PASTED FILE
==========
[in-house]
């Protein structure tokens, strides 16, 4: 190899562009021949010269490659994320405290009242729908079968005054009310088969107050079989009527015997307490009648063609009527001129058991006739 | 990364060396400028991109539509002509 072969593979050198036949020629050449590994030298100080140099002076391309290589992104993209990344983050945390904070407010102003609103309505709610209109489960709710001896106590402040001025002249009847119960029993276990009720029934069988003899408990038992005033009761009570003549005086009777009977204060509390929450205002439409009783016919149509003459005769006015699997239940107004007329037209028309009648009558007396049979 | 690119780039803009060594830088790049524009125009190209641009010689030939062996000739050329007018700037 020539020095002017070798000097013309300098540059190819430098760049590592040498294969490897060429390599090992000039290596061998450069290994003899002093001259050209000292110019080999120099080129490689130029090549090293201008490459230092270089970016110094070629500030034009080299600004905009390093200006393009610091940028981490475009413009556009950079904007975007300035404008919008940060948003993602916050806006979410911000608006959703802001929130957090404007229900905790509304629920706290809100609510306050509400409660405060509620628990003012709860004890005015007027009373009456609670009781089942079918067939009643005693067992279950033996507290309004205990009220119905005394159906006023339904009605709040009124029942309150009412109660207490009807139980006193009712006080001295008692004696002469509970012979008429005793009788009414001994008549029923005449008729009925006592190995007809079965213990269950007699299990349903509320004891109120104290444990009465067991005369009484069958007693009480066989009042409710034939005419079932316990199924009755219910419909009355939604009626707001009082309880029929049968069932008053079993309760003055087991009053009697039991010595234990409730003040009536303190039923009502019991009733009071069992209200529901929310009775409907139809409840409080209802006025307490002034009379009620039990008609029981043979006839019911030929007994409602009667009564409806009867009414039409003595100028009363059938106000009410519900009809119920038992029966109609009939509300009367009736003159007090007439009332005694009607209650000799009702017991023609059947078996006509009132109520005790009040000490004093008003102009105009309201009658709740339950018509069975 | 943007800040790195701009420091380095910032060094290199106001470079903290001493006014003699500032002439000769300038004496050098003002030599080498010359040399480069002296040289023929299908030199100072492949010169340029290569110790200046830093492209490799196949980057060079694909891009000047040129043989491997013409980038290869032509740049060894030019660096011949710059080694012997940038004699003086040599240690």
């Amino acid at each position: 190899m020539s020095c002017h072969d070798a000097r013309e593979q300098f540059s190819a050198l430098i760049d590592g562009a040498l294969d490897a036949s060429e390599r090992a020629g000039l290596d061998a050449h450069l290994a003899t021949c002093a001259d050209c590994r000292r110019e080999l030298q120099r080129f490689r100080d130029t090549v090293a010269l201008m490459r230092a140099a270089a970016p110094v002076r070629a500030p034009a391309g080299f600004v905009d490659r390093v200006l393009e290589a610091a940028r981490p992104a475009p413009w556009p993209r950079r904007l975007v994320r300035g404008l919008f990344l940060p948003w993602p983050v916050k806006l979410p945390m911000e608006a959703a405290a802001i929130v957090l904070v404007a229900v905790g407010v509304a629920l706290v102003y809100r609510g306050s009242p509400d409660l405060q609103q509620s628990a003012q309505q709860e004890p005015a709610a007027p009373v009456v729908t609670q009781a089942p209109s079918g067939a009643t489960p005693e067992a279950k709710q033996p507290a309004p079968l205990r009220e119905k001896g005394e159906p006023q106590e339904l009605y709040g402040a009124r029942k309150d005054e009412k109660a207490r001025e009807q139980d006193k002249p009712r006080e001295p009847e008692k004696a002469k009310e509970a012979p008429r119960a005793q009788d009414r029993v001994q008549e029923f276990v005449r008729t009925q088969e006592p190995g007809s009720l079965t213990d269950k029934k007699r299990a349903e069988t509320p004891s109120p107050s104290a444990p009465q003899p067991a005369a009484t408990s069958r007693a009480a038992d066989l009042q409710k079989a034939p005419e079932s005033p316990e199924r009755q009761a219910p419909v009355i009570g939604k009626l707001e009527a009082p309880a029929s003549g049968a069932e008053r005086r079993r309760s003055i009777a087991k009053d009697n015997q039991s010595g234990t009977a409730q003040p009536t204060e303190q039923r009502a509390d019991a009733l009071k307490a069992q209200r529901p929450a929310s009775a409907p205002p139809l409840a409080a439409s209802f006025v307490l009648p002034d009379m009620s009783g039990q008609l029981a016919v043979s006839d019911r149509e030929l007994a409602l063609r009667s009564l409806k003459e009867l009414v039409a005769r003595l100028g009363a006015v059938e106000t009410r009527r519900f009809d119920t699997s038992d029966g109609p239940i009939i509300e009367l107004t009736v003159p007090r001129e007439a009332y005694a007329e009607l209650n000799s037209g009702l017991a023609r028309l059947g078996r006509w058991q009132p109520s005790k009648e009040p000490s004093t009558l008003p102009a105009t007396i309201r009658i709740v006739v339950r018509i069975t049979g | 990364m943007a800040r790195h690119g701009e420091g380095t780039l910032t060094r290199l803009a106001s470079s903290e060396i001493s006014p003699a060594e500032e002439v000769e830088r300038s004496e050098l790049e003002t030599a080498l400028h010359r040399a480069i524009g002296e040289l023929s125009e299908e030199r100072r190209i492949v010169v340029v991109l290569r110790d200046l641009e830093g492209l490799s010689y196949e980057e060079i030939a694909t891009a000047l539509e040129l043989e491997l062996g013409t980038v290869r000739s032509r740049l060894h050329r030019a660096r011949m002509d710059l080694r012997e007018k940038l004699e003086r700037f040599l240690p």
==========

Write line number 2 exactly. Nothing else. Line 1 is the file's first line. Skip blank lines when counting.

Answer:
């Protein structure tokens, strides 16, 4: 190899562009021949010269490659994320405290009242729908079968005054009310088969107050079989009527015997307490009648063609009527001129058991006739 | 990364060396400028991109539509002509 072969593979050198036949020629050449590994030298100080140099002076391309290589992104993209990344983050945390904070407010102003609103309505709610209109489960709710001896106590402040001025002249009847119960029993276990009720029934069988003899408990038992005033009761009570003549005086009777009977204060509390929450205002439409009783016919149509003459005769006015699997239940107004007329037209028309009648009558007396049979 | 690119780039803009060594830088790049524009125009190209641009010689030939062996000739050329007018700037 020539020095002017070798000097013309300098540059190819430098760049590592040498294969490897060429390599090992000039290596061998450069290994003899002093001259050209000292110019080999120099080129490689130029090549090293201008490459230092270089970016110094070629500030034009080299600004905009390093200006393009610091940028981490475009413009556009950079904007975007300035404008919008940060948003993602916050806006979410911000608006959703802001929130957090404007229900905790509304629920706290809100609510306050509400409660405060509620628990003012709860004890005015007027009373009456609670009781089942079918067939009643005693067992279950033996507290309004205990009220119905005394159906006023339904009605709040009124029942309150009412109660207490009807139980006193009712006080001295008692004696002469509970012979008429005793009788009414001994008549029923005449008729009925006592190995007809079965213990269950007699299990349903509320004891109120104290444990009465067991005369009484069958007693009480066989009042409710034939005419079932316990199924009755219910419909009355939604009626707001009082309880029929049968069932008053079993309760003055087991009053009697039991010595234990409730003040009536303190039923009502019991009733009071069992209200529901929310009775409907139809409840409080209802006025307490002034009379009620039990008609029981043979006839019911030929007994409602009667009564409806009867009414039409003595100028009363059938106000009410519900009809119920038992029966109609009939509300009367009736003159007090007439009332005694009607209650000799009702017991023609059947078996006509009132109520005790009040000490004093008003102009105009309201009658709740339950018509069975 | 943007800040790195701009420091380095910032060094290199106001470079903290001493006014003699500032002439000769300038004496050098003002030599080498010359040399480069002296040289023929299908030199100072492949010169340029290569110790200046830093492209490799196949980057060079694909891009000047040129043989491997013409980038290869032509740049060894030019660096011949710059080694012997940038004699003086040599240690």